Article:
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Daily Archives: March 10, 2019

How to stop robocalls on your iPhone

Business Insider: “It’s not your imagination; robocalls are on the rise. According to research from the communications security firm First Orion, as recently as 2017, just 3.7% of all cellphone calls placed were automated “spam” calls, but by 2018, spam calls represented 29.2% of all calls. In 2019, nearly half of all cellphone calls will be scams, unless the telecom industry adopts measures to curb the trend, according to First Orion. Robocalls are so ubiquitous in part because they’re cheap for spammers to operate. To the average iPhone user inundated by spam calls, these calls may seem unavoidable, but the good news is that they aren’t. While you can’t completely inoculate yourself from robocalls, there are a number of steps you can take to minimize the number of annoying spam calls that arrive on your iPhone…” [h/t Pete Weiss]

Committee Report Confirms College is Still Well Worth the Cost

“A report released this morning by the Committee on Education and Labor reveals that a college degree is still well worth the cost. The report, titled “Don’t Stop Believin’ (in the value of a college degree)” collects the mountain of evidence showing that – despite the recent skepticism regarding the value of a college –… Continue Reading

New on LLRX – US takes tentative steps toward opening up government data

Via LLRX – US takes tentative steps toward opening up government data – At the beginning of this year, President Trump signed into law the Open, Public, Electronic and Necessary Government Data Act, requiring that nonsensitive government data be made available in machine-readable, open formats by default. As researchers who study data governance and cyber… Continue Reading

Better Reporting of Government-wide Data Would Increase Transparency and Facilitate Oversight

Fees, Fines, and Penalties: Better Reporting of Government-wide Data Would Increase Transparency and Facilitate Oversight GAO-19-221: Published: Mar 7, 2019. Publicly Released: Mar 7, 2019. “Federal agencies collect hundreds of billions of dollars annually in fees, fines, and penalties, such as national park entry fees and penalties for violations of federal telemarketing law. Government-wide data… Continue Reading

In the Library’s Web Archives: Sorting through a Set of US Government PDFs

The Signal Blog – LC: “Today’s guest post is from Jesse Johnston, a Senior Digital Collections Specialist at the Library of Congress. The Digital Content Management section has been working on a project to extract and make available sets of files from the Library’s significant web archives holdings. This is another step to explore the web archives and make… Continue Reading

Meet BookBot: Mountain View library’s newest robot helper

Only in Silicon Valley does a robot return your library books: “Residents in downtown Mountain View have gotten their first peek at the future with the debut of BookBot, the library’s newest non-human helper. A creation of Google’s Area 120 — an experimental division of the technology juggernaut — the bot is the company’s first… Continue Reading

Library of Congress wants to attract more visitors, but will that undermine its mission?

Washington Post: “…Central to Hayden’s goals is a $60 million makeover of the library’s Thomas Jefferson Building, the historic 1897 architectural wonder known for its Great Hall, which is open to the public, and the Main Reading Room, the hushed temple where scholars work. Hayden unveiled the first glimpses of the concept — with its… Continue Reading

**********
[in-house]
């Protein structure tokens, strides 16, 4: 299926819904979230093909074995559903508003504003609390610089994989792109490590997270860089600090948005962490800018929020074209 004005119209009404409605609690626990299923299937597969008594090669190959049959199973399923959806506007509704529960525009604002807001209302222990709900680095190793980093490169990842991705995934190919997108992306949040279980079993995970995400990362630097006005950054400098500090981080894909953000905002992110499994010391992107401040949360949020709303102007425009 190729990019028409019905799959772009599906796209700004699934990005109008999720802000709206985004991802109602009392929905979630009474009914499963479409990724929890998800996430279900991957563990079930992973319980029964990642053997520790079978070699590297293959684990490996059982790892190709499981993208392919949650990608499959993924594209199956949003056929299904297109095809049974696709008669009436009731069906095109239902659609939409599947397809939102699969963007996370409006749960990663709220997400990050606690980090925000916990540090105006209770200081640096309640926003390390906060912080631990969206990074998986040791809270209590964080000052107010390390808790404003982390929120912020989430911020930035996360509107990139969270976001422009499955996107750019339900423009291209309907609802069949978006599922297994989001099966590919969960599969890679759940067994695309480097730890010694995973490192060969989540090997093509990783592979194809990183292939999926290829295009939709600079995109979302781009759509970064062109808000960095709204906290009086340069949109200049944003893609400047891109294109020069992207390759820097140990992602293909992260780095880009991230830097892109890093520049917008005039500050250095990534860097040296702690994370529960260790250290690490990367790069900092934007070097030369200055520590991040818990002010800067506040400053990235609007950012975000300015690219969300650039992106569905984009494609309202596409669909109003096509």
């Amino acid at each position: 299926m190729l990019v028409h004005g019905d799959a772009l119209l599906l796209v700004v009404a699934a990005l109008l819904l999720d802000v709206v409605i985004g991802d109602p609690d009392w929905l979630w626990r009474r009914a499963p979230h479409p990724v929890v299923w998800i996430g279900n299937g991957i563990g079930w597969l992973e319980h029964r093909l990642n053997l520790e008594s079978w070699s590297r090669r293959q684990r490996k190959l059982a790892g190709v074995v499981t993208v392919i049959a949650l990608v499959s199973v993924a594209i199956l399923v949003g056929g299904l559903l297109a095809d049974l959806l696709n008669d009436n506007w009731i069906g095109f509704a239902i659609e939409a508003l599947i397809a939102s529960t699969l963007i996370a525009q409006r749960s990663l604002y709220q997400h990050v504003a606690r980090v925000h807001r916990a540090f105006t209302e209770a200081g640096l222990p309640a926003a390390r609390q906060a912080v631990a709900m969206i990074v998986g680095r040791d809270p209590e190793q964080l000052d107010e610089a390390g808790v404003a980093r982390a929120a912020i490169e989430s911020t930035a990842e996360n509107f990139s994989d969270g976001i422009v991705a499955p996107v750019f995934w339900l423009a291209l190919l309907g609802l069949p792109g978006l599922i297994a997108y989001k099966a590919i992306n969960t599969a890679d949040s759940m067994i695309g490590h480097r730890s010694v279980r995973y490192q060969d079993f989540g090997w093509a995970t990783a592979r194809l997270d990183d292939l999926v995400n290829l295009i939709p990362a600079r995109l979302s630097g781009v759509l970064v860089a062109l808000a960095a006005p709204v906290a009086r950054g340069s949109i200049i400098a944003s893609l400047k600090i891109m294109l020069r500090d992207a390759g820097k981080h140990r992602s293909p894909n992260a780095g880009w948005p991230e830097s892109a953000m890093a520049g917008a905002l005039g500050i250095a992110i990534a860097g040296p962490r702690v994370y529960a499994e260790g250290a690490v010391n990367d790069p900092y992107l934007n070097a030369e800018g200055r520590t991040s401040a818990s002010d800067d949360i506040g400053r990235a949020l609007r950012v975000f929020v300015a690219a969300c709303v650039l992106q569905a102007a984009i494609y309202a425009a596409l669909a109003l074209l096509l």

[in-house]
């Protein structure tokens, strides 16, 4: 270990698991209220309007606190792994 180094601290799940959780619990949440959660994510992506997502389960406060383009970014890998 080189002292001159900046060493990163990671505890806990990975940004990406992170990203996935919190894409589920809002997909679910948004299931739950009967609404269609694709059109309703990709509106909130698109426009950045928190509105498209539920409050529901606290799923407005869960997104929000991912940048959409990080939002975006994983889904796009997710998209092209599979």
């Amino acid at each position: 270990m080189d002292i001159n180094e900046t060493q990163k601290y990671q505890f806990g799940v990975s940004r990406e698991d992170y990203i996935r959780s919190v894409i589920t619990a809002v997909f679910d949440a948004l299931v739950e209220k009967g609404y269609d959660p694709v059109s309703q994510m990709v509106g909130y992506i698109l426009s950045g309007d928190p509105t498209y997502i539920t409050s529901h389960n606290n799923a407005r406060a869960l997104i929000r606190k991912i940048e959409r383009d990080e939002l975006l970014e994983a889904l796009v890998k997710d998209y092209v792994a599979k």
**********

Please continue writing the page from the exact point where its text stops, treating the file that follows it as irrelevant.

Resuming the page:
LC Post New CRS Content Now Online

Library of Congress Blog – Carla D. Hayden: “Less than half a year ago, I announced that the Library of Congress is providing Congressional Research Service (CRS) reports to the public for the first time. Since the launch of the CRS reports website, crsreports.congress.gov, the Library has made available all new or updated reports. Created for Congress by… Continue Reading

Farms aren’t tossing perfectly good produce. You are.

Washington Post: “If food waste were a country, it would be the world’s third-largest emitter of CO2, after China and the United States. In our nation alone, we throw away some 63 million tons of food a year, even as 40 million Americans are considered food insecure. Advocates of the “ugly produce” movement say they… Continue Reading

National Academies website – Vaccines are safe

“Vaccines go through a lot of testing.  Why? Because they are meant for healthy people and babies, vaccines often go through even more testing than other medical products. Vaccines are tested in labs and in hundreds to thousands of human volunteers before being approved for the public. This testing process takes many years, often more… Continue Reading

‘We Like Lists Because We Don’t Want to Die’ – interview with Umberto Eco

SPIEGEL Interview with Umberto Eco ‘We Like Lists Because We Don’t Want to Die’ – “Italian novelist and semiotician Umberto Eco, who is curating a new exhibition at the Louvre in Paris, talks to SPIEGEL about the place lists hold in the history of culture, the ways we try to avoid thinking about death and… Continue Reading

Cutbacks in local news leave many communities in the dark

AP – Local journalism is dying in plain sight: “Blame revenue siphoned by online competition, cost-cutting ownership, a death spiral in quality, sheer disinterest among readers or reasons peculiar to given locales for that development. While national outlets worry about a president who calls the press an enemy of the people, many Americans no longer… Continue Reading